A tracking plan is a document or spreadsheet used across an organization to standardize how it tracks data. Often serving as both a project management tool and a reference document, a tracking plan aligns multiple teams around one strategy for customer data collection.
Essentially, a tracking plan consists of a list of events (i.e., user actions) accompanied by a description for each event. These events are used to map the most important steps of the customer journey, from free trial sign-up to recurring subscription to churn.
This central list of events can grow and change alongside your company. All the while, it will provide a consistent road map for what data is important, where it’s being tracked, and why. In the end, your tracking plan can help you create an airtight process for scaling data collection across a growing company.
Your tracking plan serves as the single source of truth across your organization for understanding what data you’re tracking, where you’re tracking that data, and why. A tracking plan usually has columns for each of these values, like this:
In this example, the “what” is the events and properties you track, which are logged in the NAME and PROPERTIES columns above. The “where” (logged under LOCATION) is the location and time at which the event is being tracked. Finally, the “why” (logged under WHY) is a short description of the business purpose that justifies tracking the event.
Not all tracking plans look exactly like this. They’re living documents that are built to suit the needs of the businesses they serve. You might use a different naming convention for event names and event properties, you might be more detailed in your “why” entries, or you might need to add new events. And as your business objectives evolve, so will the data you track. For instance, your naming convention might need to change as you add new features to your product.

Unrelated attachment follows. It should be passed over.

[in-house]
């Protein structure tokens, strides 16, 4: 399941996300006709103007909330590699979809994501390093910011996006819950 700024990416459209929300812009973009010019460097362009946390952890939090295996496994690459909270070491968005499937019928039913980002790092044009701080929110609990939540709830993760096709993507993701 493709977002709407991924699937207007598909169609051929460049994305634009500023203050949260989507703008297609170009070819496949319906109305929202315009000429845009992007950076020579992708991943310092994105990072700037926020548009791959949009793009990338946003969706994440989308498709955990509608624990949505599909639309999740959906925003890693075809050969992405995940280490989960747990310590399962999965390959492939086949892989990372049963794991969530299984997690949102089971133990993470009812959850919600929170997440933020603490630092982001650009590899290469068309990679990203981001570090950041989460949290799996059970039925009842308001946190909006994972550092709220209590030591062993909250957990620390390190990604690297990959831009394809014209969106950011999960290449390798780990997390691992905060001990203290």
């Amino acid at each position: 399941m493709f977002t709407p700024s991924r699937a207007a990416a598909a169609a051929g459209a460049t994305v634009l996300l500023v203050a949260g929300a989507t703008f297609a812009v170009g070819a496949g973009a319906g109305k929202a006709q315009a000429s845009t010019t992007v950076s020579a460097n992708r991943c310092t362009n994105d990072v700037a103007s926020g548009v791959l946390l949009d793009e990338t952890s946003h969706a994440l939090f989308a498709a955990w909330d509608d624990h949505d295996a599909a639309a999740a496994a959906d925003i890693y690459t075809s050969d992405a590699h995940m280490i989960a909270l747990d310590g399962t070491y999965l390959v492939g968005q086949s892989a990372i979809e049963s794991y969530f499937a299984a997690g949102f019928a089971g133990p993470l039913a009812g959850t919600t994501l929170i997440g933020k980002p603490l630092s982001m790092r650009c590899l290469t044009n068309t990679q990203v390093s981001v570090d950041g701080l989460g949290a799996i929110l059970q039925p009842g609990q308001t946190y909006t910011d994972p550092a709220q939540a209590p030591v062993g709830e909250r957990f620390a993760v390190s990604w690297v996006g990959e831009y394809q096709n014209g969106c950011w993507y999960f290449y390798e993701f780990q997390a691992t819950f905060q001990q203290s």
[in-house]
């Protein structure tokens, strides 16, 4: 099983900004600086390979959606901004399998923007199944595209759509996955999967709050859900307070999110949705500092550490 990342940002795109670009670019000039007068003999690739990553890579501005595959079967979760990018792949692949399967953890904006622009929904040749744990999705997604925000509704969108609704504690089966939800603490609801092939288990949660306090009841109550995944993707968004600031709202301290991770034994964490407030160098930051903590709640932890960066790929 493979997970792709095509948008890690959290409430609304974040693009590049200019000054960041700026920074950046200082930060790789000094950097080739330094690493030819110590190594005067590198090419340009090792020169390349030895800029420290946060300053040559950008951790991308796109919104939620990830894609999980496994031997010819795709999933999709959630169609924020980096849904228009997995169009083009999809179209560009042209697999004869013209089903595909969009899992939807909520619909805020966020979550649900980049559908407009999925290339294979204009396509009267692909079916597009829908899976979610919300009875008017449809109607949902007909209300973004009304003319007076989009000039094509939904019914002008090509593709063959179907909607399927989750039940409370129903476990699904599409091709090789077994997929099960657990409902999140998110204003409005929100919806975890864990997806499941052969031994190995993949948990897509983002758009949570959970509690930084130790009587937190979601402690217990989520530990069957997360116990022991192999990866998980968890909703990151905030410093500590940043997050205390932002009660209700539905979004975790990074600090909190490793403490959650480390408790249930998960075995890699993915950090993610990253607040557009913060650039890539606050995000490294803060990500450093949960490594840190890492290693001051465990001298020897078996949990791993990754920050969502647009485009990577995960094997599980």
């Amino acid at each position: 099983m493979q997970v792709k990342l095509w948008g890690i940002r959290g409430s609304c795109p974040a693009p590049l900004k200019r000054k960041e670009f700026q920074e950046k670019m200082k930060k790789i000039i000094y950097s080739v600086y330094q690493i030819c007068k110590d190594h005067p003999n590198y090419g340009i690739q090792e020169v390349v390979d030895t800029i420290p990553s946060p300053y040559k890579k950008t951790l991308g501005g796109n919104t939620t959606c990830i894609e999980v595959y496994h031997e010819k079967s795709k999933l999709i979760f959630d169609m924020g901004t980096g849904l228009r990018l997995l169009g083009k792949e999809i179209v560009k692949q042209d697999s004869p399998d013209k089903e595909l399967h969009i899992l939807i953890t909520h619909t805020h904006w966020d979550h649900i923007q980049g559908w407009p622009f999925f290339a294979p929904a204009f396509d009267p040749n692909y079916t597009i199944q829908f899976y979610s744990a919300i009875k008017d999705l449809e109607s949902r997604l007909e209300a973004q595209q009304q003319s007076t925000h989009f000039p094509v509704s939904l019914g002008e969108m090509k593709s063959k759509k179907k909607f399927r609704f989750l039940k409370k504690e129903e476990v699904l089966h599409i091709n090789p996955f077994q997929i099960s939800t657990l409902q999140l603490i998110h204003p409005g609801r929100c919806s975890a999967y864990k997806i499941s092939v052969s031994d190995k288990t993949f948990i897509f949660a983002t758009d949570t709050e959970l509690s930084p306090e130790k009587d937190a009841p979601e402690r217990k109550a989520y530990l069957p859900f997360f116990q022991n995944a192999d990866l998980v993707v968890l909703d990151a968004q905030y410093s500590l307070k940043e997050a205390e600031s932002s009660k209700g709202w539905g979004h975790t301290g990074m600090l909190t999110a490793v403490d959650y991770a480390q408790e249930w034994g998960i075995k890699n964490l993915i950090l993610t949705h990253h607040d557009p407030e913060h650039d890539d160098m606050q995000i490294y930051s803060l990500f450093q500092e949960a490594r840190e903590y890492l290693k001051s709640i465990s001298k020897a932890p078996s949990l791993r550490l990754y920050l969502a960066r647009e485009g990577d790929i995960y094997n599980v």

No matter how it shapes up in the end or how it changes, the core purpose of a tracking plan remains the same: to coordinate your data collection in a central reference. Every team that touches customer data will be able to access and use this central reference, keeping them aligned with your current business objectives.
Over time, an airtight process will emerge for customer data tracking that’s consistent, compliant, and customized to your exact needs. All made possible with one document.
A tracking plan is a collaborative document, taking input from every department that touches customer data. This process of collaboration forces your business to think of analytics as a team sport, where everyone agrees to play within a certain set of guidelines and work together toward a shared goal. Working together this way will help ensure your business utilizes higher-quality data, gains alignment across teams, and establishes a framework for consistent growth.
In the short term, the quality of your data will improve, and your teams will be more efficient, thanks to a codified process for tracking customer data.
- Your data will be cleaner because every team is using the same process for collecting it.
- Your data will be compliant with regulations because you’ve documented the what, why, where, and how of your customer data tracking.
- The whole organization will gain alignment around one clearly documented and easy-to-understand plan for tracking data.
In the long term, a tracking plan becomes a living part of your company’s infrastructure and one of the primary drivers of growth.
- Tracking plans are living documents that will provide a flexible framework for your customer data that grows and changes alongside your company.
- For launches and update releases, a tracking plan will help you set metrics-driven goals that can help your teams build a better product.
A tracking plan is a long-term investment into the future of how your business collects data, the benefits of which are both immediate and long-lasting.
The specific events you decide to track are unique to your business and depend on a lot of factors, like how your product is designed, who your audience is, your overall business goals, and more.
In short, you should track events that provide answers to questions you have about your customers, like who they are, how they behave, and what they want. To identify your questions, you need to decide on what exactly you want to learn, that is, what questions do you have that, if answered, will help your business grow by better engaging with your customers.